Museo Nacional de Antropología
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Museo Nacional de Antropología information
This world-class museum stands in an extension of the Bosque de Chapultepec. Its long, rectangular courtyard is surrounded on three sides by two-level display halls. The 12 ground-floor salas (halls) are dedicated to pre-Hispanic Mexico, while upper-level salas show how Mexico’s indigenous descendants live today, with the contemporary cultures located directly above their ancestral civilizations.
Everything is superbly displayed, with much explanatory text translated into English. At the entrance, you will find rentable audio guides in English, and the starting point for free guided tours (four daily except Sunday, one hour) in English, which are worthwhile to make sense of Mexico's complicated history. The vast museum offers more than most people can absorb in a single visit. Here’s a brief guide to the ground-floor halls, proceeding counterclockwise around the courtyard.
Culturas Indígenas de México Currently serves as a space for temporary exhibitions.
Introducción a la Antropología Introduces visitors to the field of anthropology.
Poblamiento de América Demonstrates how the hemisphere’s earliest settlers got here and survived and prospered in their new environment.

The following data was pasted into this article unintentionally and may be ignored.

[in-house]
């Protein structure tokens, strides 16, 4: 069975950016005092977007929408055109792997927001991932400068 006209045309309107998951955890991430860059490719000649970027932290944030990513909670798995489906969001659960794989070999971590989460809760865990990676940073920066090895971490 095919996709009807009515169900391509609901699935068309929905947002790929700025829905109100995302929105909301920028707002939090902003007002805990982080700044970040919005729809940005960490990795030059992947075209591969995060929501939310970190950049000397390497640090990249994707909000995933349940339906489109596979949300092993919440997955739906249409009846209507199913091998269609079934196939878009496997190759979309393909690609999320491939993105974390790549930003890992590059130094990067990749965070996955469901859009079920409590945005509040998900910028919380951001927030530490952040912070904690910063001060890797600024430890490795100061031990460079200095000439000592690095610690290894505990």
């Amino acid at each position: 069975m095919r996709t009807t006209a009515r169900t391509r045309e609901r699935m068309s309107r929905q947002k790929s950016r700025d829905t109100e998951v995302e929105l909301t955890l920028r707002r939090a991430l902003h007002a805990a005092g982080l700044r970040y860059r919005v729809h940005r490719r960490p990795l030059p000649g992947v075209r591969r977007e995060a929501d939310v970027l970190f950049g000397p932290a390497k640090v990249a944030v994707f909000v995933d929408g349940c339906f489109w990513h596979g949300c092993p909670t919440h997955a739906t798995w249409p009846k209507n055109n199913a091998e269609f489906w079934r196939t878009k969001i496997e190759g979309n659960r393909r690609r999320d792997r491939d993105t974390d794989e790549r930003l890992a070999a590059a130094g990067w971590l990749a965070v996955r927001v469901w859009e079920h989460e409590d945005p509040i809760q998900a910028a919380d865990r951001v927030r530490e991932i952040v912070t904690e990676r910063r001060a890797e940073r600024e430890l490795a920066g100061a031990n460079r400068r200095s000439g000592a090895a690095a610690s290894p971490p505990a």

Preclásico en el Altiplano Central Focuses on the pre-Classic period, treated here as running from approximately 2300 BC to AD 100, and the transition from a nomadic hunting life to a more settled farming existence in Mexico’s central highlands.
Teotihuacán Displays models and objects from the Americas’ first great and powerful state.
Los Toltecas y su Época Covers cultures of central Mexico from about AD 650 to 1250. On display is one of the four basalt warrior columns from Tula’s Temple of Tlahuizcalpantecuhtli.
Mexica Devoted to the Mexica, aka Aztecs. Come here to see the famous sun stone, unearthed beneath the Zócalo in 1790, and other magnificent sculptures from the pantheon of Aztec deities.
Culturas de Oaxaca Displays the fine legacy of Oaxaca’s Zapotec and Mixtec civilizations.
Culturas de la Costa del Golfo Spotlights the important civilizations along the Gulf of Mexico, including the Olmec, Totonac and Huastec. Stone carvings include two Olmec heads weighing in at almost 20 tonnes.
Maya Exhibits findings from southeast Mexico, Guatemala, Belize and Honduras. A full-scale replica of the tomb of King Pakal, discovered deep in the Templo de las Inscripciones at Palenque, is simply breathtaking.
Culturas del Occidente Profiles cultures of western Mexico.
Culturas del Norte Covers the Casas Grandes (Paquimé) site and other cultures from northern Mexico, and traces their links with indigenous groups of the US southwest.
In a clearing about 100m in front of the museum’s entrance, indigenous Totonac people perform their spectacular voladores rite – ‘flying’ from a 20m-high pole – every 30 minutes.